Social media, who needs it? Life's bad enough trying to hit 17 deadlines at once without the dastardly oiks below-the-line and on social media pointing out all your basic factual errors and spelling mistakes.
That's why Backbytes has plenty of sympathy with the practice manager, Alison Rudkin, at a GP surgery in Braintree, Essex.
According to a prominent poster in its waiting room, it has a "zero tolerance policy" towards online criticism, particularly Twitter or Facebook.
Rudkin complains that online comments amount to a form of bullying, especially when they mentioned staff by name or, horror of horrors, used naughty words. "Those sort of comments and that sort of language is a form of bullying," Rudkin told the BBC.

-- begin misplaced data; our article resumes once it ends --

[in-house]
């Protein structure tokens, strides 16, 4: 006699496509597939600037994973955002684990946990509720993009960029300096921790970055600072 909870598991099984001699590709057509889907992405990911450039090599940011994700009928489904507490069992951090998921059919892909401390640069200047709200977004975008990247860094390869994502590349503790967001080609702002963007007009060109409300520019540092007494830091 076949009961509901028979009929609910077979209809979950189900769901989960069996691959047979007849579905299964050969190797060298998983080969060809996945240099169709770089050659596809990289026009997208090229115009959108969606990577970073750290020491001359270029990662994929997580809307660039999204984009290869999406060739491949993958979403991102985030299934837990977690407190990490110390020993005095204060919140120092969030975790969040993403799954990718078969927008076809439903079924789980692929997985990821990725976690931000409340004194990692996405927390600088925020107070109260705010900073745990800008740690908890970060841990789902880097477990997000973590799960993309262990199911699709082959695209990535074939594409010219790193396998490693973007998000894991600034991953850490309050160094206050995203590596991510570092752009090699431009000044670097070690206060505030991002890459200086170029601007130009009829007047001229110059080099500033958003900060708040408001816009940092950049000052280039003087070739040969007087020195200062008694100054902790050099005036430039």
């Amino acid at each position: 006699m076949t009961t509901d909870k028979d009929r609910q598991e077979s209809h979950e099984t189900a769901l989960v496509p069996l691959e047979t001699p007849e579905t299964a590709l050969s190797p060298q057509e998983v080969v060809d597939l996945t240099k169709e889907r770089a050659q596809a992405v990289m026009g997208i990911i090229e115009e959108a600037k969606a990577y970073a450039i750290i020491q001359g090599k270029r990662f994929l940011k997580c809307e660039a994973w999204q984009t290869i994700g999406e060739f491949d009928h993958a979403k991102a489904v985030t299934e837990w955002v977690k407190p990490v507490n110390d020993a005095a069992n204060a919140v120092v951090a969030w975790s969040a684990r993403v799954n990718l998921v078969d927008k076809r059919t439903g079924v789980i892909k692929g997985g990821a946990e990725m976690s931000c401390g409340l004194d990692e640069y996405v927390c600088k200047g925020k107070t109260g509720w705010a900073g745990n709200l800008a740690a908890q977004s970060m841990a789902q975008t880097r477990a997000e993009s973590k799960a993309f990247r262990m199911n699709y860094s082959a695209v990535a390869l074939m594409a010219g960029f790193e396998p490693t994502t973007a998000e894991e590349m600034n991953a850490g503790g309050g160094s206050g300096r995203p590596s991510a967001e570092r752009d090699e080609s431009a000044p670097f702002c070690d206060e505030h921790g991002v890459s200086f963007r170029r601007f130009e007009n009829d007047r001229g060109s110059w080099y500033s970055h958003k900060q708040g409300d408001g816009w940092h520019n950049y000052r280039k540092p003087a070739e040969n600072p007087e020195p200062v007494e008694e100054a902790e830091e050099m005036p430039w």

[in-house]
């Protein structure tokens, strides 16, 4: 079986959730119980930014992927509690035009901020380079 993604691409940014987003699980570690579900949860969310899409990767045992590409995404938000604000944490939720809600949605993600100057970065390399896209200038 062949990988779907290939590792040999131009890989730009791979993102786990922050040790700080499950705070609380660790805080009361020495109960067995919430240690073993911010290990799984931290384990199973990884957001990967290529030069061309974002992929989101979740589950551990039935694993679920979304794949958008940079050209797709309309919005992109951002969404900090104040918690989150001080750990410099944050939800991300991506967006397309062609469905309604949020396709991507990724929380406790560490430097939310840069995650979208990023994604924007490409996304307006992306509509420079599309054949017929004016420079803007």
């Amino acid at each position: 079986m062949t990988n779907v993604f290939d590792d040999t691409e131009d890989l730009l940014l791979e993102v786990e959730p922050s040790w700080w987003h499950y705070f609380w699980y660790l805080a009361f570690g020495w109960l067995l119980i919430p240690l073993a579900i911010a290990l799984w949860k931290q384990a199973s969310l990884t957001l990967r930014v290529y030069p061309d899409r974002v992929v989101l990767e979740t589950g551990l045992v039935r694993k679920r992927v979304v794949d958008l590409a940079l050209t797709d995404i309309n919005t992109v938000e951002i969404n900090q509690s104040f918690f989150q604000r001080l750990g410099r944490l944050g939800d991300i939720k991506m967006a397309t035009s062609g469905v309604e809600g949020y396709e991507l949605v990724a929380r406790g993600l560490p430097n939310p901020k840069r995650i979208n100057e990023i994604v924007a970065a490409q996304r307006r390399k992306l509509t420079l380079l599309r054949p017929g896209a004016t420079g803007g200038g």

"Any comments we see on social media sites may be seen as a breach of our 'zero tolerance policy' it passively-aggressively advises. But "we are happy to deal with your comments/complaints in the usual way".
What? Out the back, by the dustbins, with baseball bats? Surely not...
Sometimes, the power of the mainframe is the most cost effective answer. Computing's Peter Gothard puts Computing's readers' questions on the future of the mainframe to IBM's Z13 expert Steven Dickens.
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